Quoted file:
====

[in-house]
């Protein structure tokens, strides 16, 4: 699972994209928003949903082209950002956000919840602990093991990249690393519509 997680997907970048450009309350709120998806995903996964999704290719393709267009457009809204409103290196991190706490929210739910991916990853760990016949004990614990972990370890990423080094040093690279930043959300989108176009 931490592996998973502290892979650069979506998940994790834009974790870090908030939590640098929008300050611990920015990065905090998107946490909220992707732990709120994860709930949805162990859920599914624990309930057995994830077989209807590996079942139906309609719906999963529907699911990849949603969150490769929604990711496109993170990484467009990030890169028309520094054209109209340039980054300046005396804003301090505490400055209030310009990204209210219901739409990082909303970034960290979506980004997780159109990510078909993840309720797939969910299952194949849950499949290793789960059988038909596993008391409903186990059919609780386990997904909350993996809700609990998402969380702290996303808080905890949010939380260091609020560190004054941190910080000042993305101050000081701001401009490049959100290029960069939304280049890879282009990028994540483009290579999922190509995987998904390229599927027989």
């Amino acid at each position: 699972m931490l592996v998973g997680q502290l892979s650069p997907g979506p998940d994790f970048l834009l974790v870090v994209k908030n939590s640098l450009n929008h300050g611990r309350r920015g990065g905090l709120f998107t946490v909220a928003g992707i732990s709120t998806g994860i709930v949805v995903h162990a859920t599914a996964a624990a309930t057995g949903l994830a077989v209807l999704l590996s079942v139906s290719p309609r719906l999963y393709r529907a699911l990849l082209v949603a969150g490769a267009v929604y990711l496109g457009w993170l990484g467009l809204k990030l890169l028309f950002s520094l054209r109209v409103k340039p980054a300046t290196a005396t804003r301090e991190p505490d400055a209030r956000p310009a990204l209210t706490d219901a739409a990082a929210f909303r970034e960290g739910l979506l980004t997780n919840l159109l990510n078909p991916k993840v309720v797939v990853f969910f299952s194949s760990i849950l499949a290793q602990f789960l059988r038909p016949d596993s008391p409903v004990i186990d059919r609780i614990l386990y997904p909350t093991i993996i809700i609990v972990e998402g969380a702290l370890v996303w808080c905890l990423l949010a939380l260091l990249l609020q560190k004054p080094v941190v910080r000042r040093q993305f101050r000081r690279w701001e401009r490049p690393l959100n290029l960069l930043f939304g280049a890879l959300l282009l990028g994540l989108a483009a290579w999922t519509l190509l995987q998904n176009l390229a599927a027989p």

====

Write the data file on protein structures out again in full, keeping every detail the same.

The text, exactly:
[in-house]
């Protein structure tokens, strides 16, 4: 699972994209928003949903082209950002956000919840602990093991990249690393519509 997680997907970048450009309350709120998806995903996964999704290719393709267009457009809204409103290196991190706490929210739910991916990853760990016949004990614990972990370890990423080094040093690279930043959300989108176009 931490592996998973502290892979650069979506998940994790834009974790870090908030939590640098929008300050611990920015990065905090998107946490909220992707732990709120994860709930949805162990859920599914624990309930057995994830077989209807590996079942139906309609719906999963529907699911990849949603969150490769929604990711496109993170990484467009990030890169028309520094054209109209340039980054300046005396804003301090505490400055209030310009990204209210219901739409990082909303970034960290979506980004997780159109990510078909993840309720797939969910299952194949849950499949290793789960059988038909596993008391409903186990059919609780386990997904909350993996809700609990998402969380702290996303808080905890949010939380260091609020560190004054941190910080000042993305101050000081701001401009490049959100290029960069939304280049890879282009990028994540483009290579999922190509995987998904390229599927027989």
């Amino acid at each position: 699972m931490l592996v998973g997680q502290l892979s650069p997907g979506p998940d994790f970048l834009l974790v870090v994209k908030n939590s640098l450009n929008h300050g611990r309350r920015g990065g905090l709120f998107t946490v909220a928003g992707i732990s709120t998806g994860i709930v949805v995903h162990a859920t599914a996964a624990a309930t057995g949903l994830a077989v209807l999704l590996s079942v139906s290719p309609r719906l999963y393709r529907a699911l990849l082209v949603a969150g490769a267009v929604y990711l496109g457009w993170l990484g467009l809204k990030l890169l028309f950002s520094l054209r109209v409103k340039p980054a300046t290196a005396t804003r301090e991190p505490d400055a209030r956000p310009a990204l209210t706490d219901a739409a990082a929210f909303r970034e960290g739910l979506l980004t997780n919840l159109l990510n078909p991916k993840v309720v797939v990853f969910f299952s194949s760990i849950l499949a290793q602990f789960l059988r038909p016949d596993s008391p409903v004990i186990d059919r609780i614990l386990y997904p909350t093991i993996i809700i609990v972990e998402g969380a702290l370890v996303w808080c905890l990423l949010a939380l260091l990249l609020q560190k004054p080094v941190v910080r000042r040093q993305f101050r000081r690279w701001e401009r490049p690393l959100n290029l960069l930043f939304g280049a890879l959300l282009l990028g994540l989108a483009a290579w999922t519509l190509l995987q998904n176009l390229a599927a027989p």